Kacey MusgravesJason Kempin/Getty Images for for Essential Broadcast Media, LLC
Musgraves absolutely crushed “You Ain’t Woman Enough,” a song she’s been singing since she was 12.
Miranda Lambert and Pistol AnniesJason Kempin/Getty Images for for Essential Broadcast Media, LLC
Lambert’s clear delivery of “Don’t Come Home A-Drinkin’” was the stuff of dreams. Then with her Pistol Annies bandmates, Angaleena Presley and Ashley Monroe, they put their honeyed harmonies on the rocker “Fist City.”
Brandi Carlile and Tanya TuckerJason Kempin/Getty Images for for Essential Broadcast Media, LLC
Carlile received the first genuine standing ovation of the night for her operatic and sorrowful “She’s Got You.” That ovation continued as she introduced Tanya Tucker onstage. The two performed one of Lynn’s moving ballads that blew the audience away.
CamJason Kempin/Getty Images for for Essential Broadcast Media, LLC
If you closed your eyes and listened to Cam’s “Rated X,” she sounded like fierce equal parts of Lynn and Dolly Parton.
Margo PriceJason Kempin/Getty Images for for Essential Broadcast Media, LLC
Price’s version of “One’s on the Way” was appropriate since he performed onstage eight months pregnant with a baby girl. Before her performance, Price mentioned she wanted to have Lynn be part of the child’s name.
Darius RuckerJason Kempin/Getty Images for for Essential Broadcast Media, LLC
Rucker saw that no one was going to sing “The Pill,” so he volunteered himself as tribute. Rucker’s lead gave the song an unexpected twist.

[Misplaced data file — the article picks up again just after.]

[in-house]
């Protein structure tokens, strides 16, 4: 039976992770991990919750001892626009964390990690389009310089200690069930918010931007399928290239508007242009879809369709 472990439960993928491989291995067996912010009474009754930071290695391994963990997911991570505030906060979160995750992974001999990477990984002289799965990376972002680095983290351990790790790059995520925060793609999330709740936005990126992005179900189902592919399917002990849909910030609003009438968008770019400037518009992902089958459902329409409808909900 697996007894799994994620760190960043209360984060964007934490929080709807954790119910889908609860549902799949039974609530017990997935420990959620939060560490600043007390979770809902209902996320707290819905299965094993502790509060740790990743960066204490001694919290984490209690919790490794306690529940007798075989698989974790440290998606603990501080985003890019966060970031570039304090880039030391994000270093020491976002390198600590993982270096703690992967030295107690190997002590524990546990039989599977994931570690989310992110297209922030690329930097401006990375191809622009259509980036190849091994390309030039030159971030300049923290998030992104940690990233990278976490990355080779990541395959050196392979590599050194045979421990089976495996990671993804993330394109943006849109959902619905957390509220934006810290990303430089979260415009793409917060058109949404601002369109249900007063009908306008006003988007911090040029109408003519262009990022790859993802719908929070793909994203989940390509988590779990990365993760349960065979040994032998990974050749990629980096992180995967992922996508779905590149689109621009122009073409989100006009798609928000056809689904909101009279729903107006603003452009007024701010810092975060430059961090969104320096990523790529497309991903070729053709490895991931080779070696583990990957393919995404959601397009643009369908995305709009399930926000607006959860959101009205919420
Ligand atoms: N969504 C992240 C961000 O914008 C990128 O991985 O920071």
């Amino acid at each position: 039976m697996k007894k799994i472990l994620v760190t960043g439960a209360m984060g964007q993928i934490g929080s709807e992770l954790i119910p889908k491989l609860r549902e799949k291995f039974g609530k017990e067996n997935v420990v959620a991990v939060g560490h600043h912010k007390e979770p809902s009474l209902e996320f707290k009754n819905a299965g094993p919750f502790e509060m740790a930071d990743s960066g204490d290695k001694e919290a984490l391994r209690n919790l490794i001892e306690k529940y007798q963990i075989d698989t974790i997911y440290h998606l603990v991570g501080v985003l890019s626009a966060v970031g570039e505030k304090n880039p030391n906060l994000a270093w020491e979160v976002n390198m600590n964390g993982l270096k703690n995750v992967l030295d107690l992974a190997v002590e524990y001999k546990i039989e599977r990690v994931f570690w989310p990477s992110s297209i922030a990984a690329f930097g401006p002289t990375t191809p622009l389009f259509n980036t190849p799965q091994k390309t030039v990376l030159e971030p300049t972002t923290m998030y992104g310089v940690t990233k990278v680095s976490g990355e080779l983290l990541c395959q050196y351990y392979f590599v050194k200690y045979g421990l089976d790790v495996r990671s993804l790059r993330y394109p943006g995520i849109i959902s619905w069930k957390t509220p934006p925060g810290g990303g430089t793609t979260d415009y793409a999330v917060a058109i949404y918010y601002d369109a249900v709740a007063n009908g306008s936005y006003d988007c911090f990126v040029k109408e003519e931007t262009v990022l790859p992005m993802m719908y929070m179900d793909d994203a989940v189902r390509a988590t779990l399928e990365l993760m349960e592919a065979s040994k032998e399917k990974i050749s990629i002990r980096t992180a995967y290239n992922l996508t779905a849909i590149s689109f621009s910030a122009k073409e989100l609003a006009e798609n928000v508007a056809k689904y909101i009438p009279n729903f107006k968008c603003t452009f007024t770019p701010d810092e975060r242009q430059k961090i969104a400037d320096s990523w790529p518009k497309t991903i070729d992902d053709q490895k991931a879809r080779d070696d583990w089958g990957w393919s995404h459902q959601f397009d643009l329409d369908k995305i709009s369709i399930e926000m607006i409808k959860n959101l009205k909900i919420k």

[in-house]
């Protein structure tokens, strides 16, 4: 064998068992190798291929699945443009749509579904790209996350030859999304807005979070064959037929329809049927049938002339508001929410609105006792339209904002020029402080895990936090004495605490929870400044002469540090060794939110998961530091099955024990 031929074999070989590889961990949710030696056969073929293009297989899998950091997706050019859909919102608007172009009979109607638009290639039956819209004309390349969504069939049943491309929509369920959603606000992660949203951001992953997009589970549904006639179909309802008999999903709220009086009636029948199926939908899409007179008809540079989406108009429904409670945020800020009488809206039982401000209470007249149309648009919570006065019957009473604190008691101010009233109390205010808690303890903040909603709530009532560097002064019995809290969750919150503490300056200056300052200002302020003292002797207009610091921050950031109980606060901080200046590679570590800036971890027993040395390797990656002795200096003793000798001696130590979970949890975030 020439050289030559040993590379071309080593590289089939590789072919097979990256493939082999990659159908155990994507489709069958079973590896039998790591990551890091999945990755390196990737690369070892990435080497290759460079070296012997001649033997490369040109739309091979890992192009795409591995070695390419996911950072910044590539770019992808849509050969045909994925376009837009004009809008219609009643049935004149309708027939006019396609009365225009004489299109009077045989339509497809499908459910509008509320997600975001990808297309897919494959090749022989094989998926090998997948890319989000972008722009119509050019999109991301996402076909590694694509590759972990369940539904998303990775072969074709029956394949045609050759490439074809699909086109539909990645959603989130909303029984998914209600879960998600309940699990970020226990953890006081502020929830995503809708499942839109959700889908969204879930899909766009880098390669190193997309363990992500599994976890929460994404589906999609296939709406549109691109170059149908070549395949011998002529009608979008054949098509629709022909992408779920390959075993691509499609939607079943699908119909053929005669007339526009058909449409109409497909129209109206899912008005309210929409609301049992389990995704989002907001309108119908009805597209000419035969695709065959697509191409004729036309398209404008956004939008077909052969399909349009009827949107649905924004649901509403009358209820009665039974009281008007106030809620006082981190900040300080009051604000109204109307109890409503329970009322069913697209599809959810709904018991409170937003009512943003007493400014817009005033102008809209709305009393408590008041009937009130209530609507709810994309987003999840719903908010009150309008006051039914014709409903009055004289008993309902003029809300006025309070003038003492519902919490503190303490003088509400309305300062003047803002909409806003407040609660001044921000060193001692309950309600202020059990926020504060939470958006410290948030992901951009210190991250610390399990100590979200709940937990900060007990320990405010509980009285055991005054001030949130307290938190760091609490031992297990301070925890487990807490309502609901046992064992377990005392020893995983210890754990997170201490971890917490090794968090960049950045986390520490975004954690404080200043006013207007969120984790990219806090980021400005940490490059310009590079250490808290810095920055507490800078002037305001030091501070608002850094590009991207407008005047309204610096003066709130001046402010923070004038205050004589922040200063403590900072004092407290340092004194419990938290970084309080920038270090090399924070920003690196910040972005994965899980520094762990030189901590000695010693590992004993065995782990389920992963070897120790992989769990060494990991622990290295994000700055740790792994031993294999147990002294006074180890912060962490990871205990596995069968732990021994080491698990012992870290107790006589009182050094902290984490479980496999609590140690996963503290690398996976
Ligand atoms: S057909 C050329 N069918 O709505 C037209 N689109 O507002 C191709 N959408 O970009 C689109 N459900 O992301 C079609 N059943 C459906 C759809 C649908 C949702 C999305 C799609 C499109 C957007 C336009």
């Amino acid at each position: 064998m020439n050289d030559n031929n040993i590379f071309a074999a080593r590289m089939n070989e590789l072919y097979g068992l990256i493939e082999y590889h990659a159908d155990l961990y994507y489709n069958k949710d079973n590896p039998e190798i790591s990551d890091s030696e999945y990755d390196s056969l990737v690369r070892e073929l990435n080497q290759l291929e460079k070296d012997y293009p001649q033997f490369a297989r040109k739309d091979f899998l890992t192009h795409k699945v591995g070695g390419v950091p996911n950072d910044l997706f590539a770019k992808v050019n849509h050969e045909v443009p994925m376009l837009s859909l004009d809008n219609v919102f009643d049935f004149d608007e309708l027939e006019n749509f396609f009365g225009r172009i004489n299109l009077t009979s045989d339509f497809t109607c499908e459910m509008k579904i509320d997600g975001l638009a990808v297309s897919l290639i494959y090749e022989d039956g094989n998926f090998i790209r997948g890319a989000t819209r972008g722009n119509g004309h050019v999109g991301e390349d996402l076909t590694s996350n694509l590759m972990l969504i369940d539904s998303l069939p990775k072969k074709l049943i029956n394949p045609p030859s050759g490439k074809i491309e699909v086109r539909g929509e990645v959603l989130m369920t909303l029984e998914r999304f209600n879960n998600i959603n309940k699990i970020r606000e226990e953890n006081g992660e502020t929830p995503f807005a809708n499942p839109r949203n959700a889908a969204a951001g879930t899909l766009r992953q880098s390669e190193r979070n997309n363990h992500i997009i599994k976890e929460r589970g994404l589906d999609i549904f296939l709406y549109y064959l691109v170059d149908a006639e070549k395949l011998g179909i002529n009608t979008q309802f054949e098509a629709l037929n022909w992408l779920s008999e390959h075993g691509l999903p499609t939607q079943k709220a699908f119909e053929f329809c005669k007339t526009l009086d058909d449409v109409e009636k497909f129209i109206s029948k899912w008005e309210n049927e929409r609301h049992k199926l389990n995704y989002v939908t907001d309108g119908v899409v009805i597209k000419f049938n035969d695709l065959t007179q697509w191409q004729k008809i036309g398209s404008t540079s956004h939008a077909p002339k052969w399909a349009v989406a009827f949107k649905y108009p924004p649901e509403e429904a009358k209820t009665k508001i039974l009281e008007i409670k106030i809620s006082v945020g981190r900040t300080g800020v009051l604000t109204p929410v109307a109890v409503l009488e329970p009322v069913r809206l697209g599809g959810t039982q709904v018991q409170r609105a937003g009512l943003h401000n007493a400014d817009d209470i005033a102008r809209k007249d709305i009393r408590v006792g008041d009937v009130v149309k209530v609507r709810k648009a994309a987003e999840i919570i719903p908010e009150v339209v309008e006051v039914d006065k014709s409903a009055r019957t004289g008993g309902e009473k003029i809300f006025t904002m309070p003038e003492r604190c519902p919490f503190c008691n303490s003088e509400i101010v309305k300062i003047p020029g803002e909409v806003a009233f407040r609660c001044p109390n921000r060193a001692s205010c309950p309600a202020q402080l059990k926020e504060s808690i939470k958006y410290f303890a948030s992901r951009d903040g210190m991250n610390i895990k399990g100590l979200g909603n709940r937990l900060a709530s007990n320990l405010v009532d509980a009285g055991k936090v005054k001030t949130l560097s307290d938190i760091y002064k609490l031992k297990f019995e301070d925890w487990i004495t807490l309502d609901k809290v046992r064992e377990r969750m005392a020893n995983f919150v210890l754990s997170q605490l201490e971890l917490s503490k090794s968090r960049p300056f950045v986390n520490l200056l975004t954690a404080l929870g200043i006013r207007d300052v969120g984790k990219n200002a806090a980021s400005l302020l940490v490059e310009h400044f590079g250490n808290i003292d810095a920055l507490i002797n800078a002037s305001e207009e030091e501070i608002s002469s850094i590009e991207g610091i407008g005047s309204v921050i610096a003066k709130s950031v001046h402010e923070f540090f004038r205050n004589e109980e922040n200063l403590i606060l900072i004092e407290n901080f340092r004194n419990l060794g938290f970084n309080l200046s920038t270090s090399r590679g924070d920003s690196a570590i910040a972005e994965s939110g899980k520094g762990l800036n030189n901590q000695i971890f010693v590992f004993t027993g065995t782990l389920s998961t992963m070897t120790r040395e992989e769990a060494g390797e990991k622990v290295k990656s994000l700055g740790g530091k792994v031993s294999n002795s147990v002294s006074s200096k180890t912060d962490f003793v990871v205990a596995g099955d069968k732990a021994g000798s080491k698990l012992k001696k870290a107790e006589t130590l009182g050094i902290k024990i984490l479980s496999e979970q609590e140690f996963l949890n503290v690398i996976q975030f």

The Highwomen featuring Brandi Carlile, Maren Morris, Amanda Shires and Natalie HembyJason Kempin/Getty Images for for Essential Broadcast Media, LLC
They’ve talked about it, and now The Highwomen is here. The super-group led by Carlile, Morris and Shires made its live debut with Kitty Wells’ “It Wasn’t God Who Made Honky Tonk Angels” midway through the set.
George Strait and Martina McBrideJohn Shearer/Getty Images for Essential Broadcast Media, LLC
The audience went absolutely ape when the King of Country graced the stage to sing for Lynn. Strait’s set included “Lead Me On” with Martina McBride and “Amarillo By Morning.”
Garth Brooks and Trisha YearwoodJohn Shearer/Getty Images for Essential Broadcast Media, LLC
Brooks and Yearwood’s “After the Fire Is Gone” sent the crowd into a fever pitch. The song was a two-week No. 1 for Lynn and Conway Twitty in 1971.
Alan Jackson and Lee Ann WomackJohn Shearer/Getty Images for Essential Broadcast Media, LLC
Jackson and Womack’s “Louisiana Woman, Mississippi Man” lit up the arena before Jackson took the spotlight for “Where Were You (When the World Stopped Turning).” True to his country-to-the-core persona, Jackson gifted Lynn a yellow rose in a Jack Daniels bottle. Womack rocked a bouffant that would make the 1960s jealous and re-appeared later in the show to sing “Everybody Wants to Go to Heaven But Nobody Wants to Die.”